I wasn’t alone. Many of us knew about Bert Blyleven’s curve ball. He was pitching for the Cleveland Indians. We slipped past the senior citizen ticker takers towards the Indian’s dugout. It was on the third base side of County Stadium.
A sure bet way to get a player’s autograph is to offer him something unique to sign, something they haven’t seen before or something that strikes a cord in their personal lives. I had heard about fan who offered Bill “Spaceman” Lee a Betty Crocker Brownie box to sign. Worked like a charm flying high.
I only had a baseball and my mouth. I leaned over the waist-high red fence separating players from fans and poked my head into the Indian’s dugout. “Mr. Blyleven. Mr. Blyleven,” I yelled. “Excuse me, Mr. Blyleven. ”
Blyleven was seated on the opposite end of the dugout, but he heard me and apparently sent hand signals to his messenger-Neil Heaton another pitcher for the Indians. I must have been fixated on Blyleven because I never noticed Heaton inching closer to me.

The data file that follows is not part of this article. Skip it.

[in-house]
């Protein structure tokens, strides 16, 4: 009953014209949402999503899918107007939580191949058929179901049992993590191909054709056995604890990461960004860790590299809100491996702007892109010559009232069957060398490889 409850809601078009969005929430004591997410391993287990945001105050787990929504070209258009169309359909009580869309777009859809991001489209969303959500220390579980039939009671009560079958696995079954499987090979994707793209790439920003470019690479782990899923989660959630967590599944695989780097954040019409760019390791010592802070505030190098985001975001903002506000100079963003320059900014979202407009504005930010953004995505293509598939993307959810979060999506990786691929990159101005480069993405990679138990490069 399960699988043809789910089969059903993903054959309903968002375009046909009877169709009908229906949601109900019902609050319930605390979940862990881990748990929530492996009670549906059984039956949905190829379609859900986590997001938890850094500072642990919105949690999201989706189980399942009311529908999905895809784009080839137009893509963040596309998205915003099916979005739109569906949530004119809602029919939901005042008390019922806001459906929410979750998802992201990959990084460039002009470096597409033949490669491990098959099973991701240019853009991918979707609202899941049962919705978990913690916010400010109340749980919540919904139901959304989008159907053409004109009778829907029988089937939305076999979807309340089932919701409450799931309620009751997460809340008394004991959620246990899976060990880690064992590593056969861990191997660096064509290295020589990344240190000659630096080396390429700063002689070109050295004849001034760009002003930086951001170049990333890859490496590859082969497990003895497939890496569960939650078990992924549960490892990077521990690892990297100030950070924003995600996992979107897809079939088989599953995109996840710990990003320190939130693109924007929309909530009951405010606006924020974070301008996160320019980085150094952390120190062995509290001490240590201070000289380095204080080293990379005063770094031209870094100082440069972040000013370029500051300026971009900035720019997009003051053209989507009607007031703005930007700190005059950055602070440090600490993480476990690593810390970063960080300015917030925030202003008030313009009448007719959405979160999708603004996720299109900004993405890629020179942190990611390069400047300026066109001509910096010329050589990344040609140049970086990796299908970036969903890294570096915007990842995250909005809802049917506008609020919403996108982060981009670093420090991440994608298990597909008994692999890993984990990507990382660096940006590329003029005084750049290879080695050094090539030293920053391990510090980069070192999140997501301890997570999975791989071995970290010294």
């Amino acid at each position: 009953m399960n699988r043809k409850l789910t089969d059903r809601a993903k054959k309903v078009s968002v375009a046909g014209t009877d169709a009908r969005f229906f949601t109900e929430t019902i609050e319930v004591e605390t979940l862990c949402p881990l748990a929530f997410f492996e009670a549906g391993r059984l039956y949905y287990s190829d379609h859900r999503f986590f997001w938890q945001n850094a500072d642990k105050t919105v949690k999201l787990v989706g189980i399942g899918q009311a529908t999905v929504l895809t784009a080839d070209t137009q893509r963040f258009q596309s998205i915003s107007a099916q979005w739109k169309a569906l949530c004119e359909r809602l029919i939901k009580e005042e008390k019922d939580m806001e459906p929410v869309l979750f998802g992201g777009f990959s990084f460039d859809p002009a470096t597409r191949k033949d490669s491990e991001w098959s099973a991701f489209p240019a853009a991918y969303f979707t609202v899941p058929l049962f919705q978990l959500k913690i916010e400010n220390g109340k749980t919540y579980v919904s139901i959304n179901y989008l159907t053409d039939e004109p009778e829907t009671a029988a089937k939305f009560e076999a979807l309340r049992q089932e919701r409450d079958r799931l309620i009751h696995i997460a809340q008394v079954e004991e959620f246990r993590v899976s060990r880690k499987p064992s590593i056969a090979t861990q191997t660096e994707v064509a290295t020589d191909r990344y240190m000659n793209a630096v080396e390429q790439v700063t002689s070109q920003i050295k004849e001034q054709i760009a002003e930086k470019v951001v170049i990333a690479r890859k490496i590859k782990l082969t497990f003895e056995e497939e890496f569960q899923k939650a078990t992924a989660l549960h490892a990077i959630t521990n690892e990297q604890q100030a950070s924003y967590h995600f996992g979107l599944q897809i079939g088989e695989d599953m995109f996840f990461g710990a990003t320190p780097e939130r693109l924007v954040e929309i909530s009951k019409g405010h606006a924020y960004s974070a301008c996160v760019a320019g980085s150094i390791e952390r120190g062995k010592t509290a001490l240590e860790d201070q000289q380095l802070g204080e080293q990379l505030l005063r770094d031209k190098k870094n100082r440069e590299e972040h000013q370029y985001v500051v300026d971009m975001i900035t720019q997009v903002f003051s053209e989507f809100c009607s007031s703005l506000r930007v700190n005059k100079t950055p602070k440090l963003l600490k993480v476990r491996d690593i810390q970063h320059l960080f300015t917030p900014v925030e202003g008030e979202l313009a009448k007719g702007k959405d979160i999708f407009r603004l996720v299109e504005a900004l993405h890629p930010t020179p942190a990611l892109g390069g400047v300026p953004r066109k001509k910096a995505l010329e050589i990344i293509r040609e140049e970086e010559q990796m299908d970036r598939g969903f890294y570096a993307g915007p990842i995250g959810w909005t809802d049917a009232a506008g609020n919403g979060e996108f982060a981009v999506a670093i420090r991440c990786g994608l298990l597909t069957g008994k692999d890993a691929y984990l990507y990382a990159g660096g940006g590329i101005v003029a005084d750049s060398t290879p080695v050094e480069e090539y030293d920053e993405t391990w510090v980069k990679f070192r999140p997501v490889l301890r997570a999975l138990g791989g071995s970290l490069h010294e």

“Son, excuse me, son, Heaton said. “Your shoelaces are on fire.” Sure enough. My shoelaces were on fire. I had been hot footed and at 11 years young, my initial reaction was embarrassment, but I soon learned that Bert Blyleven was more than the king of curve balls. He had also earned the nickname-Frying Dutchman because of his Dutch origins and habit of lighting players shoelaces on fire.
Blyleven eventually signed the ball and gave me a long look, right into my eyes. Good thing I was shy. He mighta burned my retinas too.
Blyleven may be the only player or pitcher to ever campaign his way into the baseball hall of fame and his efforts finally met with success in 2011 after 14 stints on the ballot.